Roberts v. General Electric Company

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97 N.Y.2d 737 (2002)

768 N.E.2d 1127

742 N.Y.S.2d 188

ANTHONY ROBERTS et al., Respondents, v. GENERAL ELECTRIC COMPANY, Defendant and Third-Party Plaintiff-Appellant, et al., Defendant. UE&C CATALYTIC, a Division of RAYTHEON CONSTRUCTORS, INC., Third-Party Defendant-Appellant, et al., Third-Party Defendant.

Court of Appeals of the State of New York.

Decided March 19, 2002.

*738 Damon & Morey LLP, Buffalo (Peter S. Marlette, Michelle A. Crew and Amy Archer Flaherty of counsel), for defendant and third-party plaintiff-appellant and third-party defendant-appellant.

Finkelstein & Partners, LLP, Newburgh (Lawrence D. Lissauer of counsel), for respondents.

Before: Judges SMITH, LEVINE, CIPARICK, WESLEY, ROSENBLATT and GRAFFEO concur in memorandum; Chief Judge KAYE taking no part.



The judgment appealed from and the order of the Appellate Division brought up for review should be reversed, with costs, and the Labor Law § 240 (1) cause of action dismissed.

This is an action brought pursuant to Labor Law § 240 (1). Plaintiff, an employee of an asbestos removal company, was injured when a piece of asbestos, which had been cut and deliberately dropped from a chemical tank approximately 12 feet above ground, fell on him. Plaintiff and his wife brought this action against General Electric Company, the owner of the premises, alleging, among other things, absolute liability under section 240 (1) of the Labor Law. Supreme Court granted partial summary judgment to plaintiffs as to liability on the section 240 (1) cause of action. The Appellate Division affirmed, with two Justices dissenting. Defendant now appeals as of right to this Court pursuant to CPLR 5601 (d) from the ensuing Supreme Court judgment awarding damages to bring up for review the prior Appellate Division order.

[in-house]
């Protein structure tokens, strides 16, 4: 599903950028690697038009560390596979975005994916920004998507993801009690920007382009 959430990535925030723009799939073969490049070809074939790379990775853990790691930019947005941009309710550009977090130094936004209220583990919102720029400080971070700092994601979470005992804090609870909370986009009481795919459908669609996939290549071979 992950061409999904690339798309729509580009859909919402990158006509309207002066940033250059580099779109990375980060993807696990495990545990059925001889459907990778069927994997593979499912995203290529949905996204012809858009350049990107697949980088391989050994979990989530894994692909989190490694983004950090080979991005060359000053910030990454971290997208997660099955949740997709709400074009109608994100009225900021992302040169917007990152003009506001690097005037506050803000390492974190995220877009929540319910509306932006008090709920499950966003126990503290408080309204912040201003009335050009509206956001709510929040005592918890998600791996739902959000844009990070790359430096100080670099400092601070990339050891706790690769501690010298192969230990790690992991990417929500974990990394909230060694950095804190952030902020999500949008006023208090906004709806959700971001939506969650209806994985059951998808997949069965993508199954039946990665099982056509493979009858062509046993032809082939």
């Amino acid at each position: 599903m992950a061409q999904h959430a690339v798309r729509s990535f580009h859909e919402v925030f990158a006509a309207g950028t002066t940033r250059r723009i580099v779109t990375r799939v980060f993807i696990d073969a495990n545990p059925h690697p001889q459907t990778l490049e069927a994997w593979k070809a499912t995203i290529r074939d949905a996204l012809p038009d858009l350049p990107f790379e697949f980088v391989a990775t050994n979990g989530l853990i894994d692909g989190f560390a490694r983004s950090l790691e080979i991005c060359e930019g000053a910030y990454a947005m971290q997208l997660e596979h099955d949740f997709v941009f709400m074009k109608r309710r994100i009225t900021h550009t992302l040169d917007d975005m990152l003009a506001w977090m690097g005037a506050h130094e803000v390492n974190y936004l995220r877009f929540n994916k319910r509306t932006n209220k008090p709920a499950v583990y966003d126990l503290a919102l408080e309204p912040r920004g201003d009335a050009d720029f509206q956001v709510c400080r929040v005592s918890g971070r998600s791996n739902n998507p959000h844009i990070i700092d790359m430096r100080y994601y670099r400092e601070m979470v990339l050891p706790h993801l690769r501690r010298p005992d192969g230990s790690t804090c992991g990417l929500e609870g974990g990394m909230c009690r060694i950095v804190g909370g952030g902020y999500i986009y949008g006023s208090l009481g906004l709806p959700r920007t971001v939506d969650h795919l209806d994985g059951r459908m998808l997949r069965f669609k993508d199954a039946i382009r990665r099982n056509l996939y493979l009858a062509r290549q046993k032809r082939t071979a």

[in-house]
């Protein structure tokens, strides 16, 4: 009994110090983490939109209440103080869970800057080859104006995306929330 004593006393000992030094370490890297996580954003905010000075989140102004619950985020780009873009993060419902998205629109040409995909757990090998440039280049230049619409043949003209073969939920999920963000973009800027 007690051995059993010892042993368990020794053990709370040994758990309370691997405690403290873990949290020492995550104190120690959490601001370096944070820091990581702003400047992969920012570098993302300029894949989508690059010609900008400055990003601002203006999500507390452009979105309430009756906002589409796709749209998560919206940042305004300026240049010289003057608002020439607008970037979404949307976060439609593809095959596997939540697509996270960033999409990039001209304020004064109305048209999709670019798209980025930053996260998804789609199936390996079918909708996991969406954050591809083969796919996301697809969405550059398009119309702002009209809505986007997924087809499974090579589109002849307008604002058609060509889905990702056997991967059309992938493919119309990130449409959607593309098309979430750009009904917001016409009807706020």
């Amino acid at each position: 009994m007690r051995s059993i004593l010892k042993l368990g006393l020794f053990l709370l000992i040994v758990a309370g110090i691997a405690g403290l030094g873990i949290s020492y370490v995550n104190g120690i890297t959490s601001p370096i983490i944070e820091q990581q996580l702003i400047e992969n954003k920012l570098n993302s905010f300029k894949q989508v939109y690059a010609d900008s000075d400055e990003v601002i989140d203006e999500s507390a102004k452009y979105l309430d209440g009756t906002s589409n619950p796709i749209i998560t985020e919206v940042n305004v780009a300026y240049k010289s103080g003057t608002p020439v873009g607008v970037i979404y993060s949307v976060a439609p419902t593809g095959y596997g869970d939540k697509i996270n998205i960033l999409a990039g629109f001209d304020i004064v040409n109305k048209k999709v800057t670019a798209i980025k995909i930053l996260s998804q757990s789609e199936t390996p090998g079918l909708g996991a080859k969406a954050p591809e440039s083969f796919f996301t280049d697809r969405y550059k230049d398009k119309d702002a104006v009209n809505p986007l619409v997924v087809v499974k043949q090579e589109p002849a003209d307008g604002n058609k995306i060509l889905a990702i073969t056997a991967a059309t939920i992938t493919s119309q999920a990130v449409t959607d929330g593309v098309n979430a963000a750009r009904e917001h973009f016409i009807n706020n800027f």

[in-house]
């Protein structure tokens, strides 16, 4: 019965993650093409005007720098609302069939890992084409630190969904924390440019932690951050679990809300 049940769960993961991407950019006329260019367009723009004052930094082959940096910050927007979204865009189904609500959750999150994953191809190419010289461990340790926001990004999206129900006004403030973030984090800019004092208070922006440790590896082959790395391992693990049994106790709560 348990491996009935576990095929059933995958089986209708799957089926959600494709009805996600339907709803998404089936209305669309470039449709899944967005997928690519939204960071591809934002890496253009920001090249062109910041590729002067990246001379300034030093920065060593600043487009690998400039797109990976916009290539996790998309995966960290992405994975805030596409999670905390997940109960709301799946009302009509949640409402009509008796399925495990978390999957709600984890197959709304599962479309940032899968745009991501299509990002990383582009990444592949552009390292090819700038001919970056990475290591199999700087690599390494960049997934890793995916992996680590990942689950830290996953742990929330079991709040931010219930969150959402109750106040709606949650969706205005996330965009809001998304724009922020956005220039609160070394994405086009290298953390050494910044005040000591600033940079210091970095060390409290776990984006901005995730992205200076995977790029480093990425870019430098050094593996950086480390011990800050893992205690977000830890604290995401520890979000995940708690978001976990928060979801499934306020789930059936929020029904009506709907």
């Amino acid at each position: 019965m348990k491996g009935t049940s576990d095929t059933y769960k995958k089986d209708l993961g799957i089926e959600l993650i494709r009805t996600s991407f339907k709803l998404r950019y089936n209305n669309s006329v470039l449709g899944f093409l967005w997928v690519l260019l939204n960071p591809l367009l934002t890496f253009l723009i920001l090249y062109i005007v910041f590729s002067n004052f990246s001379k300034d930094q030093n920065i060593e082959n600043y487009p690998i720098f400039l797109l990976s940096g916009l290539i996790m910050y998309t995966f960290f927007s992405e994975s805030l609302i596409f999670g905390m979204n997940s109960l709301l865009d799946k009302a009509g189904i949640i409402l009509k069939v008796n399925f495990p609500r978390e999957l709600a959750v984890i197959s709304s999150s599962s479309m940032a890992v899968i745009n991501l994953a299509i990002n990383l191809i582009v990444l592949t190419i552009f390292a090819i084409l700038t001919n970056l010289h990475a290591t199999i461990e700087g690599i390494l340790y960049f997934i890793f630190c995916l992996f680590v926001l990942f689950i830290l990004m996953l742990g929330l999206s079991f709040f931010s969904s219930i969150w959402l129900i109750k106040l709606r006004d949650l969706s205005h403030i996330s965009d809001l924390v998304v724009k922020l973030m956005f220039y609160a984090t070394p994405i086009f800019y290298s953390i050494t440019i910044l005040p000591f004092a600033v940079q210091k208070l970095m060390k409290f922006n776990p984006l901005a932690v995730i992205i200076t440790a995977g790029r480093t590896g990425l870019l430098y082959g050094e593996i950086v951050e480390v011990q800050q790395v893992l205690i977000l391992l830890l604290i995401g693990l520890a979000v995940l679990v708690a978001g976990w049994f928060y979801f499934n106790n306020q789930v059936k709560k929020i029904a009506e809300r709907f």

Here, the asbestos "that fell on plaintiff was not a material being hoisted or a load that required securing for the purposes of the undertaking at the time it fell, and thus Labor Law § 240 (1) does not apply. * * * This was not a situation where a hoisting or securing device of the kind enumerated in the statute would have been necessary or even expected" (Narducci v Manhasset Bay Assoc., 96 NY2d 259, 268 [2001]). Accordingly, there was no basis for liability pursuant to Labor Law § 240 (1).

Judgment appealed from and order of the Appellate Division brought up for review reversed, etc.